Jade Meadows relishing her return to Meigs County sports from torn ACL

Jade Meadows relishing her return to Meigs County sports from torn ACL

January 6th, 2017 by Kelley Smiddie in Sports - Preps

Meigs County's Jade Meadows (41) has worked her way back from a torn ACL she suffered in last season's District 3-A basketball tournament.

Photo by Robin Rudd /Times Free Press.

Meigs County's Jade Meadows (41) is a two-sport standout who had her basketball season cut short last year by a knee injury that also caused her to miss the Lady Tigers' state-championship softball season.

Meigs County's Jade Meadows (41) is a two-sport...

Photo by Robin Rudd /Times Free Press.

Jade Meadows missed out as the Meigs County girls' basketball team was unable to achieve what it wanted to last season. She also missed out as the Decatur high school's softball team achieved the ultimate goal.

Tearing the ACL in her left knee in a District 3-A tournament game against Knoxville Grace Christian at Roane State cut short Meadows' sophomore basketball season. It also caused her to miss all of softball season, which turned out to be a state-championship year for the Lady Tigers.

"I tried to be there as much as I could," Meadows said of supporting the softball team while rehabilitating her injury.

She even showed up for the state tournament in Murfreesboro and served as an assistant coach — or at least had the look of one.

"We gave her her own bucket," Meigs softball coach Jeff Davis said. "She sat beside us in the dugout for five games and watched. I know she'd much rather had been out there playing. We'd much rather have had her out there, too."

Meadows' injury occurred last Feb. 23. The 5-foot-11 post player went up for a rebound, crashed the side of her knee into an opposing player, then spilled to the floor.

"When it first happened I didn't think it was that big of a deal," Meadows said. "It didn't feel that painful. Then I started to get up and I couldn't walk."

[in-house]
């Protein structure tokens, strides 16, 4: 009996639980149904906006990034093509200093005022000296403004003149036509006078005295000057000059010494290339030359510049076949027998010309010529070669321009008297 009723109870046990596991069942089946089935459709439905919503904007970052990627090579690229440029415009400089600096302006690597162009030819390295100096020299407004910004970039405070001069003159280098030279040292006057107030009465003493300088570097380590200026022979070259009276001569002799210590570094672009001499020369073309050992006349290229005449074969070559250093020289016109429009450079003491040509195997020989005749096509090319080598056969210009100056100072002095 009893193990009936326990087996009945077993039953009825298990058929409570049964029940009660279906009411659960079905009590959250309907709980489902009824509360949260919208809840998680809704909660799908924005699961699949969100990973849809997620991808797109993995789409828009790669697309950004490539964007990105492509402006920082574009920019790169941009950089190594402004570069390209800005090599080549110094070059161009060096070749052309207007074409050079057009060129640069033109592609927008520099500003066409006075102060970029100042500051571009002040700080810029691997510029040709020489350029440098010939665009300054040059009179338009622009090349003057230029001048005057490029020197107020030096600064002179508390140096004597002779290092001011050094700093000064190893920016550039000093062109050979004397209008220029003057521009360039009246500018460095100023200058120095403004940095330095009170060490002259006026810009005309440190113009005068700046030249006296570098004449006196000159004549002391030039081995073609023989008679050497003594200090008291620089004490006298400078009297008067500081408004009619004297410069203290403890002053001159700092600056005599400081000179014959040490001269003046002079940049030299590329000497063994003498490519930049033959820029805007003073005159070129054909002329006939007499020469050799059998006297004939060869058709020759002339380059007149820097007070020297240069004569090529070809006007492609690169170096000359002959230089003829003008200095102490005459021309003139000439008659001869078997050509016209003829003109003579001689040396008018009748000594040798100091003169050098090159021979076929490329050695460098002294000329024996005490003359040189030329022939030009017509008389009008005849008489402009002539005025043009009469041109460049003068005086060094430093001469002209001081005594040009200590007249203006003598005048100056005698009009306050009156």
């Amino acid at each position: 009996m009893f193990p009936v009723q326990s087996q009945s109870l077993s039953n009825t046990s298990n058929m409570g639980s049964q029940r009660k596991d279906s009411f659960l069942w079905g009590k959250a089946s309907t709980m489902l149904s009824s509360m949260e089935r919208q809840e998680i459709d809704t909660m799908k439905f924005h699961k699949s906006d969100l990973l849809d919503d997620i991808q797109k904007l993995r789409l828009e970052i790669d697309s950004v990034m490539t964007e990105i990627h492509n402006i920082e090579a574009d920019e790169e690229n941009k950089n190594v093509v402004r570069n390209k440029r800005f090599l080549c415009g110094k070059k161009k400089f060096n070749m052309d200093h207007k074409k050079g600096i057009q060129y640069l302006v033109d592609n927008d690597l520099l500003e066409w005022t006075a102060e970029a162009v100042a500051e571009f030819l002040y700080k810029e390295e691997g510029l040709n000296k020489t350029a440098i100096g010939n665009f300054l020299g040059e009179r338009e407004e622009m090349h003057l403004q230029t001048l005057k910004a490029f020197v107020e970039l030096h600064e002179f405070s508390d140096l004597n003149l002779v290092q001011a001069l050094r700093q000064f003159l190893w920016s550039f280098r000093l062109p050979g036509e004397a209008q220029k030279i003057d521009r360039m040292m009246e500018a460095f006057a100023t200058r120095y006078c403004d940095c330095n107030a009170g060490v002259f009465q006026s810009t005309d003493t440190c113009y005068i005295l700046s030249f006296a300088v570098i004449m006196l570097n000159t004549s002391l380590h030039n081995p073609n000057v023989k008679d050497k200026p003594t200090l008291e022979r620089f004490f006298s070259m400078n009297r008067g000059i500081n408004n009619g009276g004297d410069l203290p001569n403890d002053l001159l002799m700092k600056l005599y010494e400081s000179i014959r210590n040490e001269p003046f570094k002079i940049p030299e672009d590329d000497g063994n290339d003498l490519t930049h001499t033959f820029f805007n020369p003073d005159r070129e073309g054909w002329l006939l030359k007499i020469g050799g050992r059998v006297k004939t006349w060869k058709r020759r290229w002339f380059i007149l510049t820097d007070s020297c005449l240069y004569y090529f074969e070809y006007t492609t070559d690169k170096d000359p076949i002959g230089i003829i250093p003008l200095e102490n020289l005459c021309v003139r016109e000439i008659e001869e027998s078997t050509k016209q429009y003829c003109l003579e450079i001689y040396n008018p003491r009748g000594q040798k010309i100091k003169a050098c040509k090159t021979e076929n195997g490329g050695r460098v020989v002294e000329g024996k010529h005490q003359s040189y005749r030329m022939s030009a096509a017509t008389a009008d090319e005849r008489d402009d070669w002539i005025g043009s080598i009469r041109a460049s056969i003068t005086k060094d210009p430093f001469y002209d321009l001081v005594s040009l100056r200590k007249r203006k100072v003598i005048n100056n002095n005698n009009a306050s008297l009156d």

The Lady Tigers had compiled a 24-3 record in the regular season, including a 14-0 mark against district competition. They got to the Region 2 tournament and won at Wartburg in the opening round.

But when play moved to Harriman for the semifinals, they lost a two-point game to district opponent Midway — a team it had beaten by 23 and 15 in their regular-season games — and failed to get to a state sectional.

"Last year we didn't have a bunch of great post players at all," basketball coach Jason Powell said. "Losing her, we lost our inside presence. I really think if she hadn't gotten hurt we'd have at least made the sub-state."

Coincidentally, Meigs (11-4, 5-0) plays at Midway tonight — girls at 6 p.m., boys at 7:30.

Meadows had surgery in March. She also missed her select softball season, missed summer basketball camp and missed the fall basketball league at the school while strenuously working her way back.

"I didn't think it would be as hard to get back to where I am now," she said.

Powell said his basketball team spent a couple of Saturdays competing in playdays shortly before the TSSAA season started. That was the first real test for Meadows' knee.

"We'd play her two or three minutes, then get her out," Powell said. "We were not trying to overdo it."

Then when Meigs opened its season, hosting and defeating Bledsoe County on Nov. 15 in a Hall of Champions game, there she was in the starting lineup.

"She was ready to go," Powell said, noting that Meadows wore a knee brace in the beginning but only for a short while. "I think she still had a little bit of swelling, but I think she was fine."

Meadows is averaging similar statistics as before, around 10 points and six rebounds per game. Davis is hoping for similar or better numbers than she put up before in softball.

"She's just a real good player," Davis said. "She's about as good a first baseman as you'll ever see. She can also play in the outfield, depending on who's pitching. She'll give us another bat in the middle of the lineup. She probably hit about .420 with six or seven home runs her freshman year.

"We're just hoping to keep her healthy until we get her in March. So far, so good."

Meadows' long layoff was as tough on her mentally as it was physically. So what was the first thing she did when she was released by doctors at the end of summer?

"I wanted to go to the nets and swing," Meadows said. "I could hit before I could do anything else. I could hit before I could run.

"I had played nonstop since I was 4 and hadn't had a big break from it like that. I think I forgot how much I love to play."

Contact Kelley Smiddie at ksmiddie@timesfreepress.com or 423-757-6653. Follow him on Twitter @KelleySmiddie.


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